Meanwhile, Istanbul’s Dilek Hanif for the first time will show her frocks on the Paris runway. Known for mixing Ottoman flourishes and Western design, Hanif founded her house in 1990, garnering recognition by dressing such national celebrities as singer Hulya Avsar. She branched out into couture three years ago, and she hopes that showing in Paris will introduce her work to a broader audience.

Chocolate maker Pierre Marcolini’s first Paris store, a 555-square-foot shop at 89 Rue de Seine, is as luxurious as his sweets, which are made the old-fashioned way. The lineup includes creamy chocolates infused with Earl Grey tea, aromatic bars, plus oodles of chocolates stacked in bag-shaped boxes. Prices run about $115 at current exchange, or 90 euros, per kilo of chocolate.

What better display for a new jewelry collection than a boutique no larger than a jewelry box? At Karry’O, 60 Rue des Saints-Pères, designer Karine Berrebi displays her voluminous rings and earrings accompanied by necklaces with pendants in the shape of large Georgia O’Keefe-like flowers. Prices range from $229 to $330. Inspired by designs from the Forties and Seventies, Berrebi also has a collection of vintage jewelry, priced from $1,900 to $12,722.

Women industrial designers own the spotlight at an exhibition devoted to their works. Tucked underneath the arches of the recently renovated 1850s viaduct linking the Bastille to the outskirts of Paris, French design association VIA mounts a show entitled “Design d’Elles” to promote women designers in industry. More than 50 women are represented, with work spanning lighting, rugs and small design objects.
VIA, 29 Avenue Daumesnil.

Victoria Casal is the kind of girl who likes wearing a $20,000 diamond necklace with Diesel jeans. And with her new boutique on the Place Vendôme, Paris’ fine jewelry nerve center, the vivacious designer hopes she’ll be able to convince more women to do the same.

Casal’s 600-square-foot shop is decorated with pink sofas, taffeta curtains and dark-wood display cases. It is the designer’s fourth, after Moscow, Cannes, France, and Eliat, Israel, and is tucked into a discreet courtyard between Boucheron and Van Cleef & Arpels.

“My message is meant to appeal to women’s frivolous side,” she said. “My work’s fun and very feminine. I think women want to wear fine jewelry like they wear a handbag. It’s an accessory that’s meant to give a shot of energy to their clothes.”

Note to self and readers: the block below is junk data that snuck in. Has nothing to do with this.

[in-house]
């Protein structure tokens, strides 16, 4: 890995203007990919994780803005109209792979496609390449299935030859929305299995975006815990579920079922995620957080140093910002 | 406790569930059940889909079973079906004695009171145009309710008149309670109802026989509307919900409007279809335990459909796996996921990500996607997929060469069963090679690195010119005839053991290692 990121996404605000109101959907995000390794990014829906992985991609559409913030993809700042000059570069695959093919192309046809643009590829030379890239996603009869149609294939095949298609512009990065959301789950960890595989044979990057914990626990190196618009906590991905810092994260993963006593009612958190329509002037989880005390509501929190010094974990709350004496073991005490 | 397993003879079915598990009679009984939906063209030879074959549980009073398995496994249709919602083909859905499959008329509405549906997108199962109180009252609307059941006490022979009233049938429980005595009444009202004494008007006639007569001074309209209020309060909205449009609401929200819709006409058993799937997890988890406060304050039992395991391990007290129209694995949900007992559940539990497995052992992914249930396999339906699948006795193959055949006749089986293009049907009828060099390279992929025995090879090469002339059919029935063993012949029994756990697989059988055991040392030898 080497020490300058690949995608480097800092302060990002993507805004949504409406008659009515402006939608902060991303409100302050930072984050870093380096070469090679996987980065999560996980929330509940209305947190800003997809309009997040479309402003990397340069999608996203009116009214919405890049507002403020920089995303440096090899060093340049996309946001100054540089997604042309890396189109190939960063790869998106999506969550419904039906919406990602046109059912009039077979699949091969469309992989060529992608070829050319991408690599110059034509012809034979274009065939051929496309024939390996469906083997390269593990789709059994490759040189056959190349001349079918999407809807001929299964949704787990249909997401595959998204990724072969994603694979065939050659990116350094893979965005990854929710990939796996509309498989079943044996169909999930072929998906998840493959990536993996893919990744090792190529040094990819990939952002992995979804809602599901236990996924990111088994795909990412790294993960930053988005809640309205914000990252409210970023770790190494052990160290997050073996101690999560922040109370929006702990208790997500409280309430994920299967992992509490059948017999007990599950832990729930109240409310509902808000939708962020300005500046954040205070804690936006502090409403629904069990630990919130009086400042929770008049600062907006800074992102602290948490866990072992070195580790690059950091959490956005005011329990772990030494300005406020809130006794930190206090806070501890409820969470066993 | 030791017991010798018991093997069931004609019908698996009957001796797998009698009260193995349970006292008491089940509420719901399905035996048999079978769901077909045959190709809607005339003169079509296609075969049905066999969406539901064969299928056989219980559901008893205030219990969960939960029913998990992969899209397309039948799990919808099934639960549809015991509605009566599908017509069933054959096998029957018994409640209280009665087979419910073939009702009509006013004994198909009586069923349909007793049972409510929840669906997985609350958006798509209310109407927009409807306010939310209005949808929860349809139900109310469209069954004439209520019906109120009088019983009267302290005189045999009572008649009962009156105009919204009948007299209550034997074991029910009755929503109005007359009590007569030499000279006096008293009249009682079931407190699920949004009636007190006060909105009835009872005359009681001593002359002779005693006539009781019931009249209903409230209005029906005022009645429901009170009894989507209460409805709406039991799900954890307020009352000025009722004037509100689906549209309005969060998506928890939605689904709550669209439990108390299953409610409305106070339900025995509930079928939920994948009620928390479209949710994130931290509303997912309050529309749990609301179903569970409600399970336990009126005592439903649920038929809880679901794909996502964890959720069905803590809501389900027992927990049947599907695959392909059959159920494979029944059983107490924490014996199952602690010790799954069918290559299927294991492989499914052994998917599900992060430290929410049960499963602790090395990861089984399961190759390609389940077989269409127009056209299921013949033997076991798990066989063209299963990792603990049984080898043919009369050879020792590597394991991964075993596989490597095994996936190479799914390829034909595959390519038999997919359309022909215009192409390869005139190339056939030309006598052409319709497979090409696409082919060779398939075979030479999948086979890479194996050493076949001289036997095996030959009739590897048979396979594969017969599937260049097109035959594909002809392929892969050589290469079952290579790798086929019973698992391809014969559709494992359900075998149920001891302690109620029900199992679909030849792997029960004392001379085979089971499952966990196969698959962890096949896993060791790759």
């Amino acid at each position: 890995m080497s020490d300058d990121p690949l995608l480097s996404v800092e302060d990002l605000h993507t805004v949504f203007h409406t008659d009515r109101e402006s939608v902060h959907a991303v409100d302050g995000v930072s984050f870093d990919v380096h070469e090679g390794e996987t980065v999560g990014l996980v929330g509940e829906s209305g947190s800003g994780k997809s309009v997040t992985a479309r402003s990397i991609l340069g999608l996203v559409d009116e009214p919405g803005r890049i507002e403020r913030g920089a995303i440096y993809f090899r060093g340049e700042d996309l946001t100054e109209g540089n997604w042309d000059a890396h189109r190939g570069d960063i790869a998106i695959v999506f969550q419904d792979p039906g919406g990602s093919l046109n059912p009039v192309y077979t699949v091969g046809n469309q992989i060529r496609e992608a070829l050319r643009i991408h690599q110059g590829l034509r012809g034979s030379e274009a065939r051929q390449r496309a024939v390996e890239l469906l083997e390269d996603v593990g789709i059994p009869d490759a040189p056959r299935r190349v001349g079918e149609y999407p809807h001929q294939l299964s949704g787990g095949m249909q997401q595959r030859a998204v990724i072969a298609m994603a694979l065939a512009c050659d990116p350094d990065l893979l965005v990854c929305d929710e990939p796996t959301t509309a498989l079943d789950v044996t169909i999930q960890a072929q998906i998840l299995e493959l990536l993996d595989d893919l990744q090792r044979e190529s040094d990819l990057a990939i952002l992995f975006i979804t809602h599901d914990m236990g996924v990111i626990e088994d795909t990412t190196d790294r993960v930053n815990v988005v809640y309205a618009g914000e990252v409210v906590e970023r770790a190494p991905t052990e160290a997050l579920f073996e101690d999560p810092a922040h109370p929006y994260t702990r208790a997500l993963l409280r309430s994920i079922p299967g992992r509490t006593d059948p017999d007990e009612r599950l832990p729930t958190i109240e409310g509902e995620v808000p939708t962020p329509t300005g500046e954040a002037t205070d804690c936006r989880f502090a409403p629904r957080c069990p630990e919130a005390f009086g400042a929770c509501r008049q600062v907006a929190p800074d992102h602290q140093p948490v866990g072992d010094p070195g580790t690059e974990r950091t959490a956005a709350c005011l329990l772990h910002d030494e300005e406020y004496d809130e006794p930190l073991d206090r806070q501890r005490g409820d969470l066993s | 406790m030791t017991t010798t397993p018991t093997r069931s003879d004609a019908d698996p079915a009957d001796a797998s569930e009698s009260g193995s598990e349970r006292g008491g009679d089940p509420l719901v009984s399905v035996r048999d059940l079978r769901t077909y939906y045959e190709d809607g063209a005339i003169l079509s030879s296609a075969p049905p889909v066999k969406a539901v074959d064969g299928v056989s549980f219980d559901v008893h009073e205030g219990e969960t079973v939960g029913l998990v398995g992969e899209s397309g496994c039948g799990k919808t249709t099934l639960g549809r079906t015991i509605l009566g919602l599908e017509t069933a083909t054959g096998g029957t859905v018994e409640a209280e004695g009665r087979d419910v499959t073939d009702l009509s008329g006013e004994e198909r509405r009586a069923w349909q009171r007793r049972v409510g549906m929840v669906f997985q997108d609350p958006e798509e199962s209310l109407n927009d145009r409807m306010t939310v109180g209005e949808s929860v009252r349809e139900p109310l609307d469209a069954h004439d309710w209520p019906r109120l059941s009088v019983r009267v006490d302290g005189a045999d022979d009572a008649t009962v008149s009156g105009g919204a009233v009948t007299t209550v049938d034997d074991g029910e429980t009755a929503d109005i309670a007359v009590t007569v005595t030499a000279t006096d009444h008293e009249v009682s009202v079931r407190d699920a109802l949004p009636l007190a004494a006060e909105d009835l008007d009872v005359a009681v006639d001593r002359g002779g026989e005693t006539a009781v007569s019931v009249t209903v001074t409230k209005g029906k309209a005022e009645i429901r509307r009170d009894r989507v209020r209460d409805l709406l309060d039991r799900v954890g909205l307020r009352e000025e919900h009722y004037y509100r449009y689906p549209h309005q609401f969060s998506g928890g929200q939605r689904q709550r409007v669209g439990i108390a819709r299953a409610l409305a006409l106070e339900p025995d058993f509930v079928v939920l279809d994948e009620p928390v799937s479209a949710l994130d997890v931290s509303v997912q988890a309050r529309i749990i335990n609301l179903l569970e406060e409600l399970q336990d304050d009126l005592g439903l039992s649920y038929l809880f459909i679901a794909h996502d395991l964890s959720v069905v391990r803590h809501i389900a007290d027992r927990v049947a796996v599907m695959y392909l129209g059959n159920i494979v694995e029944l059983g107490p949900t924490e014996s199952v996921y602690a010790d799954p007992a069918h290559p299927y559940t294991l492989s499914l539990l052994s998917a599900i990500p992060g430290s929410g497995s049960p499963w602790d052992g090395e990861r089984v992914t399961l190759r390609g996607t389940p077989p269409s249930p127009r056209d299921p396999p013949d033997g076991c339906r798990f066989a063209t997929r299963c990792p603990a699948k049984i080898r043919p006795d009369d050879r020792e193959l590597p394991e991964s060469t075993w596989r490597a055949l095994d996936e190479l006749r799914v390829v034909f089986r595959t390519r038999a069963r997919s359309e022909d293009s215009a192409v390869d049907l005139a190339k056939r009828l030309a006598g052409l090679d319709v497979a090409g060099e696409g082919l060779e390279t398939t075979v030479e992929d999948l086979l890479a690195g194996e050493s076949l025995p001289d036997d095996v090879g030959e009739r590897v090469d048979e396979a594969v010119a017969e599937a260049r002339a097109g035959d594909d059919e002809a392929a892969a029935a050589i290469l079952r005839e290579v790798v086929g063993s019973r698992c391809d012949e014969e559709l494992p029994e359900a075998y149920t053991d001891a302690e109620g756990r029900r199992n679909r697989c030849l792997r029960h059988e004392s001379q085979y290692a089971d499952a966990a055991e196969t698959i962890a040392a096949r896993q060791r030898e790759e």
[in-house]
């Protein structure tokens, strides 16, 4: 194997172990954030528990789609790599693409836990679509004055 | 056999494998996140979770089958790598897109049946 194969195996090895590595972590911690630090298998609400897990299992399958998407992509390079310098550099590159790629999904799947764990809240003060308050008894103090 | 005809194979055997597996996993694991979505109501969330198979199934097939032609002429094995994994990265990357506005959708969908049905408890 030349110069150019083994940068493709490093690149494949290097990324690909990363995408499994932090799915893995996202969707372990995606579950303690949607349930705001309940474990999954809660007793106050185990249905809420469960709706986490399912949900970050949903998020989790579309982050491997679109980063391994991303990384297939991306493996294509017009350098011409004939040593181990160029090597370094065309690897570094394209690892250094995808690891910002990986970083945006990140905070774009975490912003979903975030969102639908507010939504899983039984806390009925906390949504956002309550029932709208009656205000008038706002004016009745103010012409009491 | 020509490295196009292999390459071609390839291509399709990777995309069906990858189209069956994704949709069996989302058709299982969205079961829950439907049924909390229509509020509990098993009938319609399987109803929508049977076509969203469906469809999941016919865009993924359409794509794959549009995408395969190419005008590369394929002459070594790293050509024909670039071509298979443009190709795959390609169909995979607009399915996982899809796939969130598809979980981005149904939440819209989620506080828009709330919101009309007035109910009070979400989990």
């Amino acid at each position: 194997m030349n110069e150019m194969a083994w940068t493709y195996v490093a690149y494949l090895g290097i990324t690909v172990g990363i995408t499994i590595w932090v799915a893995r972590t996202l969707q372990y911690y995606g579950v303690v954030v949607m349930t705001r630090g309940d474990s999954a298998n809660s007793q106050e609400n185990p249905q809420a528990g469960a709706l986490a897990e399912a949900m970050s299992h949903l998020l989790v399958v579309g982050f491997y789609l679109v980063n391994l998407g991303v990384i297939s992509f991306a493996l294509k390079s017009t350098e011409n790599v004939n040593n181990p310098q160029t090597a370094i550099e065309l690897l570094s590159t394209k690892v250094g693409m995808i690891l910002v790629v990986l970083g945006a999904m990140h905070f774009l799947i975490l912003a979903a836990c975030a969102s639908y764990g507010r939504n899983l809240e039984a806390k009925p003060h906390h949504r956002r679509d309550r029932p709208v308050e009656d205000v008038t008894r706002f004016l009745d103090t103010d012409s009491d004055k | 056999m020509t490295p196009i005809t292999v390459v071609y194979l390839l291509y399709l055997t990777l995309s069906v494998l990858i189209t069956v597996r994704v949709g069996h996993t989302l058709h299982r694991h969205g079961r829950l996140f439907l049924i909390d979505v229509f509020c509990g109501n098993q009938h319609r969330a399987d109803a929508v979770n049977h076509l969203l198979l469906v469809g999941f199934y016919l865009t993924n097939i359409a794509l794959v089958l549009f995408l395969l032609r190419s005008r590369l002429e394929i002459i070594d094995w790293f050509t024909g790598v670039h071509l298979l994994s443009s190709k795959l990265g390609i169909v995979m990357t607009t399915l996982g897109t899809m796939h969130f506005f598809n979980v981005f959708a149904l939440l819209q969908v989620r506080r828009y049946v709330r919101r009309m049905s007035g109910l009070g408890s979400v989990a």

Her diamond-encrusted dog tags and key pendants in diamonds and mother-of-pearl surely do. Ditto for rings boasting gigantic precious and semiprecious stones and “girlie” references, such as flowers, stars and numbers. Prices range from about $500 to $30,000.

Casal started her business four years ago with her husband, Jean-Luc, and now has several projects in development, including lines of T-shirts and handbags, scheduled for spring and fall launches, respectively.

Meanwhile, she’s gearing up for the launch of Hello Kitty fine jewelry, for which she holds the worldwide licensing rights. “A jewelry house has to have an animal in its repertoire,” she said. “Cartier has the panther. Hello Kitty’s much more my generation. We grew up with it. It’s just so fun.”

Just off the Champs-Elysées, the new A Hotel takes the artsy route. Frederic Mechiche designed the hotel and contemporary artist Fabrice Hybert was in charge of the decor. The lobby and bar have a SoHo vibe, while Hybert hung one of his humorous paintings in each of the 26 rooms. The hotel is resolutely modern and minimalist, welcoming only adults and no pets. Rates range from $245 for a single room to $600 for a suite.
Hôtel le A, 4 Rue d’Artois, 331-42-56-99-99.

The Cristal Room in the new Baccarat building on the tony Place des Etats-Unis is the restaurant of the moment. Philippe Starck did the decor, while chef Thierry Burlot turns out delicate dishes like langoustine cappuccino, roasted sea scallops and black truffle risotto. Meanwhile, one-named Thai chef Thiou, a magnet for the fashion and film crowds, just opened her third Paris restaurant, dubbed Le Comptoir de Thiou, on Avenue George V.
Cristal Room: 11 Place des
Etats-Unis, 331-40-22-11-10.
Le Comptoir de Thiou: 12 Avenue George V, 331-47-20-89-56.

If drinking strong coffee in tiny cups at small tables is not your thing, Paris can be a caffeine addict’s nightmare. No more: Starbucks is slated to open its first location Friday at 26 Avenue de l’Opéra, just in time for couture week. Sipping lid, anyone?